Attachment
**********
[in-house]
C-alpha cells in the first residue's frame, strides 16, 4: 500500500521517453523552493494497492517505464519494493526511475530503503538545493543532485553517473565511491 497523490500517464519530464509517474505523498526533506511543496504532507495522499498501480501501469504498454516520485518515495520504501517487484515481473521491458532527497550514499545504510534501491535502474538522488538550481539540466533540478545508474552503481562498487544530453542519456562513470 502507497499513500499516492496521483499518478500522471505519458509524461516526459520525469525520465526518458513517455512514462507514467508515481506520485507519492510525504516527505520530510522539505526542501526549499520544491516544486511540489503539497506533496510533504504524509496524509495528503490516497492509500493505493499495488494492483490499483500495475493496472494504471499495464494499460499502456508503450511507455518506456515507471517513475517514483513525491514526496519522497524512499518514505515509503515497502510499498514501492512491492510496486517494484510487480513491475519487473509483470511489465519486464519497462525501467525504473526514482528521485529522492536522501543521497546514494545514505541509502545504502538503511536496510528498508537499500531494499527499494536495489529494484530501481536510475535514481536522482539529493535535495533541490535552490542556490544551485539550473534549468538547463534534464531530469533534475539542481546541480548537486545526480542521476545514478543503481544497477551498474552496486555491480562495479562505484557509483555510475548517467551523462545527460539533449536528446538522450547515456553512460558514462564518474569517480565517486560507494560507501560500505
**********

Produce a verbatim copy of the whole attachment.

[in-house]
C-alpha cells in the first residue's frame, strides 16, 4: 500500500521517453523552493494497492517505464519494493526511475530503503538545493543532485553517473565511491 497523490500517464519530464509517474505523498526533506511543496504532507495522499498501480501501469504498454516520485518515495520504501517487484515481473521491458532527497550514499545504510534501491535502474538522488538550481539540466533540478545508474552503481562498487544530453542519456562513470 502507497499513500499516492496521483499518478500522471505519458509524461516526459520525469525520465526518458513517455512514462507514467508515481506520485507519492510525504516527505520530510522539505526542501526549499520544491516544486511540489503539497506533496510533504504524509496524509495528503490516497492509500493505493499495488494492483490499483500495475493496472494504471499495464494499460499502456508503450511507455518506456515507471517513475517514483513525491514526496519522497524512499518514505515509503515497502510499498514501492512491492510496486517494484510487480513491475519487473509483470511489465519486464519497462525501467525504473526514482528521485529522492536522501543521497546514494545514505541509502545504502538503511536496510528498508537499500531494499527499494536495489529494484530501481536510475535514481536522482539529493535535495533541490535552490542556490544551485539550473534549468538547463534534464531530469533534475539542481546541480548537486545526480542521476545514478543503481544497477551498474552496486555491480562495479562505484557509483555510475548517467551523462545527460539533449536528446538522450547515456553512460558514462564518474569517480565517486560507494560507501560500505